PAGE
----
Rhythm For the Irregular

Stuck on trying to get a rhythm going?

I think this happens quite a bit, so here are my quickie top ten tips for developing your own rhythm:

1.  You must get yourself to bed and shoot for the same time to go to sleep every night.  Use an alarm clock and get up even if you are tired.  Sorry, I know folks will really disagree with me here, but I think if you cannot start the foundation of waking up and going to bed, then the rest of the day is off-kilter.  Just my opinion, feel free to disagree.  Smile  My thought is you can always catch up at quiet time/ nap time, but to start to get in the habit of sleeping and waking times.

2.  Plan to do this for forty days.  Yes, forty. We have all heard it takes twenty-one days to establish a new habit, but in many religious traditions forty days is a number referred to again and again.  Try it for forty days.  If you miss a day, just jump back in….

3.  Which brings me to this point:  you are developing your own will.  Your own will is and can be stronger than your irregularity as a person if only you let it.  Try this back post:  https://theparentingpassageway.com/2010/04/30/the-adult-will-and-how-to-develop-it/

4.   Regular meal times is the next step.

5.  Work in baby steps, go slow, get in-person encouragement.  Do not go to the  family and friends who will say, “You have tried this before and it never has worked for you!”  Go to the  family and friends who love you and who will say, “I know you can do this!  This is the first step toward wonderful things!”

6.  Write out your day on paper even if it is just the baby steps.  If you need to, you can cross off the flow like a list whilst you are putting these habits into place and your body is getting used to the changes.  But, keep it very, very simple at first.

It may be as simple as:

Tuesday –

  • Up, dressed, breakfast
  • Clean up dishes
  • Inside play
  • Snack
  • Tell story
  • Lunch at 12
  • Clean up dishes
  • Quiet time/ nap
  • Outside play
  • Everyone helps with dinner preparations
  • Dinner
  • Clean up dishes
  • Bed

7.  Believe in yourself. It can be so challenging when there is an area one has worked consistently to improve and yet it is still a challenge.  Know that you can do this!

Here are a few back posts on rhythm:




Many blessings,


30 thoughts on “Rhythm For the Irregular

  1. Carrie,

    Great list! The New Year has really got me thinking about how important rhythm is (in fact, I wrote about it every day last week). It really can be so hard to get into a rhythm, even when one believes in the benefits! Thanks for the tips!


  2. Thanks for the encouragement, your blog, and your readers candor soothe me and remind me that I am not alone in not being perfect. It’s ok to mess up and then try to do better again.

  3. The sleeping rhythm is so so so important and I get moms frustrated at me all the time when I counsel this, but it really is the key to sanity. Steiner (and many others) have asserted that sleep before midnight is the best sleep, it counts as double! Go to bed when your children do and rise before them. You can do it!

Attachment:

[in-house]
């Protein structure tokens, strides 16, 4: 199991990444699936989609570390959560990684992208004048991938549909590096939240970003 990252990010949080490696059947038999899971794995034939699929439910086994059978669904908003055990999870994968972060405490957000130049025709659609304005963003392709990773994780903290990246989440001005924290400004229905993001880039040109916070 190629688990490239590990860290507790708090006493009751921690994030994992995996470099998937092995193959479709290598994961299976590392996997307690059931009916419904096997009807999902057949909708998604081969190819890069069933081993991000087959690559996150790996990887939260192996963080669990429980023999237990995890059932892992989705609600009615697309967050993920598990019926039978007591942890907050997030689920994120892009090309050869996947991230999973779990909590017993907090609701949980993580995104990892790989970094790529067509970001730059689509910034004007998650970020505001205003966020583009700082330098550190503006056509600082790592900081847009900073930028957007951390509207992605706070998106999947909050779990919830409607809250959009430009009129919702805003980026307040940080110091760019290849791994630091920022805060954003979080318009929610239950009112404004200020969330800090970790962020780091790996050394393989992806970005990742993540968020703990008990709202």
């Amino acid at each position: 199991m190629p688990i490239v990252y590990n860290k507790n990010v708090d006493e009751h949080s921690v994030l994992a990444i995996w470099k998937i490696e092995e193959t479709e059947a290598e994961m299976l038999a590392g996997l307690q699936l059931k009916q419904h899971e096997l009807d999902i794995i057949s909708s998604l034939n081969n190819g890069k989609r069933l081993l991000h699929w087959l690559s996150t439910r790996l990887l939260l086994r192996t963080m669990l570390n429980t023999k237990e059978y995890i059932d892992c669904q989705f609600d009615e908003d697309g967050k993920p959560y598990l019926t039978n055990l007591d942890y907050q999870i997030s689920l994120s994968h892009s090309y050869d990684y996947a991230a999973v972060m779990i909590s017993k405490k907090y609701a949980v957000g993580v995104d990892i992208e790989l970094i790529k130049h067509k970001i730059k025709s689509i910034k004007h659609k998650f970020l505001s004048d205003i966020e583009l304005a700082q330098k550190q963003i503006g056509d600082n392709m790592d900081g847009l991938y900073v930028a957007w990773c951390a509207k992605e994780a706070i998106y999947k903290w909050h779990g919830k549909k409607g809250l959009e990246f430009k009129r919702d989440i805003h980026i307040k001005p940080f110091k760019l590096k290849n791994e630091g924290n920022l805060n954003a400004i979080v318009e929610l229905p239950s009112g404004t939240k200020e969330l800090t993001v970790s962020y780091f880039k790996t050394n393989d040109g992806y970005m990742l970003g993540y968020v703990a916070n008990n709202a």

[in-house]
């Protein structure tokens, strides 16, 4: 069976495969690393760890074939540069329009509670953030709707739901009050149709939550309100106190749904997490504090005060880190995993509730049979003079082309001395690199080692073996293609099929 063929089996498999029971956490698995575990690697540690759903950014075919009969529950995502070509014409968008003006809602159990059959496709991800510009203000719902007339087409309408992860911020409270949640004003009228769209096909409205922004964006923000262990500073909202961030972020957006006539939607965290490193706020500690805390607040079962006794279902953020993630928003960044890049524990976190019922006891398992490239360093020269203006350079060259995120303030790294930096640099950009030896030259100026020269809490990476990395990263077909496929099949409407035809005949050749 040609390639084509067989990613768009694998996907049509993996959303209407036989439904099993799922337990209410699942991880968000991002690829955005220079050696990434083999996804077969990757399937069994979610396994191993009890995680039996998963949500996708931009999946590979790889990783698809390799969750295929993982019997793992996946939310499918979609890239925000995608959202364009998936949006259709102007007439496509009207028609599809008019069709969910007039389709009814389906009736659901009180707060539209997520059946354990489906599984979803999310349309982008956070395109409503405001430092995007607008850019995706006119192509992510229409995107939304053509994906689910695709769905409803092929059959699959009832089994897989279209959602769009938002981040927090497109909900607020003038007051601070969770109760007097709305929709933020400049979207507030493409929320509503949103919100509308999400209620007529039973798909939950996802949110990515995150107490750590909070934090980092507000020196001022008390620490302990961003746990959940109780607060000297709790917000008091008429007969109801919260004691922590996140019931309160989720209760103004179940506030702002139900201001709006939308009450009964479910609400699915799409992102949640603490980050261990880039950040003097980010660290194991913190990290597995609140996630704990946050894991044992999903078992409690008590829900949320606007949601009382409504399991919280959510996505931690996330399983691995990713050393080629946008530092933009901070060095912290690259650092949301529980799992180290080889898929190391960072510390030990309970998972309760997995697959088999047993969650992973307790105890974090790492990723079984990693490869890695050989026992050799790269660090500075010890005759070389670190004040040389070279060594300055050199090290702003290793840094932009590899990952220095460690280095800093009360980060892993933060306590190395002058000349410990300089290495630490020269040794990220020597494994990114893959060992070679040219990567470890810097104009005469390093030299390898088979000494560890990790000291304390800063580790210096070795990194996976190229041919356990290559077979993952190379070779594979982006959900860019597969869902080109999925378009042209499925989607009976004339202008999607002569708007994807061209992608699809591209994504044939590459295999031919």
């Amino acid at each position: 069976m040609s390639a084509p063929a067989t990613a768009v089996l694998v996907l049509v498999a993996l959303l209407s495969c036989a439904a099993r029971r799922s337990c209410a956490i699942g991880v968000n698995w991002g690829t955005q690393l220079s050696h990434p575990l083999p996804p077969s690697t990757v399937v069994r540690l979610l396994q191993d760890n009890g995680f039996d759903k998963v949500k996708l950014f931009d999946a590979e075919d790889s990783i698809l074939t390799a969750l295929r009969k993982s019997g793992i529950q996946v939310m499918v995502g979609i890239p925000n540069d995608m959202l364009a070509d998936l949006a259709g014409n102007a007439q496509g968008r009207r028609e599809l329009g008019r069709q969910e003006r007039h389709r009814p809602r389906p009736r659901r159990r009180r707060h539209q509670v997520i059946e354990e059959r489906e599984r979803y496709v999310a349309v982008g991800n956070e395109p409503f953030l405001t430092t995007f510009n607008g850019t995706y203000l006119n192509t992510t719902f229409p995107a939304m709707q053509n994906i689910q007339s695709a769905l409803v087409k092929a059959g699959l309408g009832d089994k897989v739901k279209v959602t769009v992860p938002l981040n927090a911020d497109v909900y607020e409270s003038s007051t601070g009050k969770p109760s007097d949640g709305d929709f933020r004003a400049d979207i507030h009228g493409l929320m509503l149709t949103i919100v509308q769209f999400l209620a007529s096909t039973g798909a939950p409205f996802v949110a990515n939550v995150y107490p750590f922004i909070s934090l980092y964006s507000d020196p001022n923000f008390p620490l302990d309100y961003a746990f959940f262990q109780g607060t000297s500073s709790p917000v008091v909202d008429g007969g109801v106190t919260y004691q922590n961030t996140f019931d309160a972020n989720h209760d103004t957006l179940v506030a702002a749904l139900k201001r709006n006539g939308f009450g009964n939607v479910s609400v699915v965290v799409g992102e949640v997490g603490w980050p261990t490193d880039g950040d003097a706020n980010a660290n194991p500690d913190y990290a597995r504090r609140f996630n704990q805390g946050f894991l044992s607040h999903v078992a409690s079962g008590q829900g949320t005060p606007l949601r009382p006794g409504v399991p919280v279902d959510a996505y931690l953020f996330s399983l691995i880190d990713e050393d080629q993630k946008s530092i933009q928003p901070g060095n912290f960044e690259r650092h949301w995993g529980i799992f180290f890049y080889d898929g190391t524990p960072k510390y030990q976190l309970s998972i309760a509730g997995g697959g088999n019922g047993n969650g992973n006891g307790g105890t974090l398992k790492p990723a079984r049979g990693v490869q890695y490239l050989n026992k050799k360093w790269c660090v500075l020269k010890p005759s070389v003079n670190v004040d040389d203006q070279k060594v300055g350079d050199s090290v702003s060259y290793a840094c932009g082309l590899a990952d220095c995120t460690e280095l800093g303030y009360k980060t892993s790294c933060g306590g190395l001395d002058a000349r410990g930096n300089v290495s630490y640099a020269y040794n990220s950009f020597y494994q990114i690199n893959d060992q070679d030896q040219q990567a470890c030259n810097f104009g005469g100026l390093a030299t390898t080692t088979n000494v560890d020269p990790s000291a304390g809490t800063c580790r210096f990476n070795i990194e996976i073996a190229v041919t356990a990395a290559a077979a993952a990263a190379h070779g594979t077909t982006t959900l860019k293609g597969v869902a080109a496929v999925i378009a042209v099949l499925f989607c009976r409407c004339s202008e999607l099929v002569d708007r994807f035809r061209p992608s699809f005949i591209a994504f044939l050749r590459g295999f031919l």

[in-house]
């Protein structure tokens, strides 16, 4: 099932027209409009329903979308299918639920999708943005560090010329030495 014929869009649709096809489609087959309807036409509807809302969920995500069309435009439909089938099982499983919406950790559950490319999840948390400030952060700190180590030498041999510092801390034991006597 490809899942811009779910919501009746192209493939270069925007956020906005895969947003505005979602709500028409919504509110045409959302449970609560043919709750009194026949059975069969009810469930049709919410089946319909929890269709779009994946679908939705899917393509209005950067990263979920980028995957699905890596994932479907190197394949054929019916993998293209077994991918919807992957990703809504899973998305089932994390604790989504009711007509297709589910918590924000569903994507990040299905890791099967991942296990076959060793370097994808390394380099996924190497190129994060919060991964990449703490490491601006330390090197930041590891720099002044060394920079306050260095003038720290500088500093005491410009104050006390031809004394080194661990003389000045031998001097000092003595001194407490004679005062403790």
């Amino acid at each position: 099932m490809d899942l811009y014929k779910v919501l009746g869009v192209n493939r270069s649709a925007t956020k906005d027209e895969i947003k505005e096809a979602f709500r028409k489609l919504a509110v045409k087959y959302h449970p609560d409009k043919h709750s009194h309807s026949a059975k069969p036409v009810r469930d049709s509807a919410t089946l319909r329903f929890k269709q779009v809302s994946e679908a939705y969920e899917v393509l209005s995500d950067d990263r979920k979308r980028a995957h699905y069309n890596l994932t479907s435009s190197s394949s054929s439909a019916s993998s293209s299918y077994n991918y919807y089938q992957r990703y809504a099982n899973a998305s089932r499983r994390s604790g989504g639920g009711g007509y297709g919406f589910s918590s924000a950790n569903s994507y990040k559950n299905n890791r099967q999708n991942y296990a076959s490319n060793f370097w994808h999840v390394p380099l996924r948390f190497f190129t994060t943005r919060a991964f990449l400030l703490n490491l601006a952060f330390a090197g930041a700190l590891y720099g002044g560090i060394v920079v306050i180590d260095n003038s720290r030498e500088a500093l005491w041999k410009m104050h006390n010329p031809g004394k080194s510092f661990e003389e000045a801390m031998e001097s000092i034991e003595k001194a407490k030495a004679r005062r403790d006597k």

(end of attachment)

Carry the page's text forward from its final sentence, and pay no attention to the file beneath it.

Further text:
Thanks for this great post Carrie!

    • Thank you SO MUCH for this concept. I have never heard that sleep before midnight counts for double. I am SO going to try to get to bed for 11 now!! Who knew that I could have a daylight savings night every night!?!

      Thank you, Carrie, too. I just found your blog by accident and am so inspired. I’m having trouble tearing myself away so I keep trying to keep my kids busy with something so I can look more! Will now try to be a more attentive mother and come back later. Sigh. Inner strength. Inner strength. Please, Carrie, keep writing as you can!

    • Welcome Maggie,
      I am so very glad you are here! Lovely times to be in parenting together and supporting each other!
      Merry Christmas, Happy Holidays, and many blessings,

  4. I must be one of the most irregular persons on the face of the earth and am loving the timing of this post. Truly, I have been trying to take too much on without even establishing a good bedtime and wake time for myself, definitely throwing off the possibility of a working rhythm. I’ve been pondering this over the last week, but haven’t been able to put myself to bed on time and snoozed the alarm way too many times when I finally set it. 40 days of bedtime and alarm waking, I CAN DO THIS! Will over irregularity…I love it.

  5. Thank you, Carrie! This post was exactly what I need and I needed to hear that I can do it! With the new year I wanted to work on a rhythm. I have a three year old and a 4 month old. I find it a little more difficult to keep a bed time rhythm for myself with the baby, but overall I look forward to the rhythm we are working towards.

  6. Yes! YES! it can be hard but you are right on Carrie. the more rhythmn we have in our home the happier we all are. I always seem to forget this when things go awry but when I stand back and take a good look…it all comes back to rhythmn. I will redouble my efforts in 2011 and come out stronger and happier!

  7. I totally agree, Carrie! Having a rhythm around sleeping, waking and eating is the best way to start! Now that I’m teaching in the classroom I find my life incredibly rhythmical (sometimes stiflingly so!) but I remember my days home with little ones where the day just felt like one big blur. I sure was craving rhythm then!

  8. Carrie,
    Thank you for all your wonderful posts about rhythm. I have been slowly learning about Waldorf this last year, mostly through your blog and a bit of book reading. Your blog is a golden wealth of wisdom!